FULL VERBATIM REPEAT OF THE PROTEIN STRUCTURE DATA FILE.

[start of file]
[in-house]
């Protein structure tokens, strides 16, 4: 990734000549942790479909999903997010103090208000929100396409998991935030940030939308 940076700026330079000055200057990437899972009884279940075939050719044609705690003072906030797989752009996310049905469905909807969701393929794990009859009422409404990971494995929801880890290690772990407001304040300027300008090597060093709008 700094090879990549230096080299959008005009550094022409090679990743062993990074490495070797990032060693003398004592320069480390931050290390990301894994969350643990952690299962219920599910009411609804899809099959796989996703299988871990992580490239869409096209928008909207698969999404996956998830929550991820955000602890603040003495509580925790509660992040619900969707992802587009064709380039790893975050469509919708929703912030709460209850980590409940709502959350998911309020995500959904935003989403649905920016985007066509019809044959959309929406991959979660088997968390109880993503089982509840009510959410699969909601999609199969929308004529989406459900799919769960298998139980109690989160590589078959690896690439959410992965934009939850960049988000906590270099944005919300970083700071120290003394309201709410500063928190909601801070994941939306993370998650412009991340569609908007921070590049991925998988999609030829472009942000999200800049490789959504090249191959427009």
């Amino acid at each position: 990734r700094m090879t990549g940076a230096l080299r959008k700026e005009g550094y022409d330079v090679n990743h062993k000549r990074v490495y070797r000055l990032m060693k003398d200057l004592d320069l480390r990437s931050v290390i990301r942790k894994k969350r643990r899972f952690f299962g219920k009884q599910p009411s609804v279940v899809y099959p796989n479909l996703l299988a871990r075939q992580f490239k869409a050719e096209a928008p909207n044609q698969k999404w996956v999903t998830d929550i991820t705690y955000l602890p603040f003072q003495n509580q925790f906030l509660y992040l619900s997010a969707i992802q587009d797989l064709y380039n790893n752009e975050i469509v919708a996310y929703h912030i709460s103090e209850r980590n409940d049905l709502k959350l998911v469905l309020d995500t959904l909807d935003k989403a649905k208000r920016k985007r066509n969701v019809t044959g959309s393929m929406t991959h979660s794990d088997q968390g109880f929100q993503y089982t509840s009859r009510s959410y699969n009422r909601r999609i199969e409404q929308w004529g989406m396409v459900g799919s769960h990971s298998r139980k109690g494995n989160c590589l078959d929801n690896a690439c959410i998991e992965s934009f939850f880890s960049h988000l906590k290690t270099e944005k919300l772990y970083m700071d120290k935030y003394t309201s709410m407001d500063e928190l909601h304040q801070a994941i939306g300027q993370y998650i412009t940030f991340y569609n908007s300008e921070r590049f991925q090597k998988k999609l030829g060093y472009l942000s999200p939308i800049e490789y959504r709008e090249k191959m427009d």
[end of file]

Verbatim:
[in-house]
């Protein structure tokens, strides 16, 4: 990734000549942790479909999903997010103090208000929100396409998991935030940030939308 940076700026330079000055200057990437899972009884279940075939050719044609705690003072906030797989752009996310049905469905909807969701393929794990009859009422409404990971494995929801880890290690772990407001304040300027300008090597060093709008 700094090879990549230096080299959008005009550094022409090679990743062993990074490495070797990032060693003398004592320069480390931050290390990301894994969350643990952690299962219920599910009411609804899809099959796989996703299988871990992580490239869409096209928008909207698969999404996956998830929550991820955000602890603040003495509580925790509660992040619900969707992802587009064709380039790893975050469509919708929703912030709460209850980590409940709502959350998911309020995500959904935003989403649905920016985007066509019809044959959309929406991959979660088997968390109880993503089982509840009510959410699969909601999609199969929308004529989406459900799919769960298998139980109690989160590589078959690896690439959410992965934009939850960049988000906590270099944005919300970083700071120290003394309201709410500063928190909601801070994941939306993370998650412009991340569609908007921070590049991925998988999609030829472009942000999200800049490789959504090249191959427009």
């Amino acid at each position: 990734r700094m090879t990549g940076a230096l080299r959008k700026e005009g550094y022409d330079v090679n990743h062993k000549r990074v490495y070797r000055l990032m060693k003398d200057l004592d320069l480390r990437s931050v290390i990301r942790k894994k969350r643990r899972f952690f299962g219920k009884q599910p009411s609804v279940v899809y099959p796989n479909l996703l299988a871990r075939q992580f490239k869409a050719e096209a928008p909207n044609q698969k999404w996956v999903t998830d929550i991820t705690y955000l602890p603040f003072q003495n509580q925790f906030l509660y992040l619900s997010a969707i992802q587009d797989l064709y380039n790893n752009e975050i469509v919708a996310y929703h912030i709460s103090e209850r980590n409940d049905l709502k959350l998911v469905l309020d995500t959904l909807d935003k989403a649905k208000r920016k985007r066509n969701v019809t044959g959309s393929m929406t991959h979660s794990d088997q968390g109880f929100q993503y089982t509840s009859r009510s959410y699969n009422r909601r999609i199969e409404q929308w004529g989406m396409v459900g799919s769960h990971s298998r139980k109690g494995n989160c590589l078959d929801n690896a690439c959410i998991e992965s934009f939850f880890s960049h988000l906590k290690t270099e944005k919300l772990y970083m700071d120290k935030y003394t309201s709410m407001d500063e928190l909601h304040q801070a994941i939306g300027q993370y998650i412009t940030f991340y569609n908007s300008e921070r590049f991925q090597k998988k999609l030829g060093y472009l942000s999200p939308i800049e490789y959504r709008e090249k191959m427009d």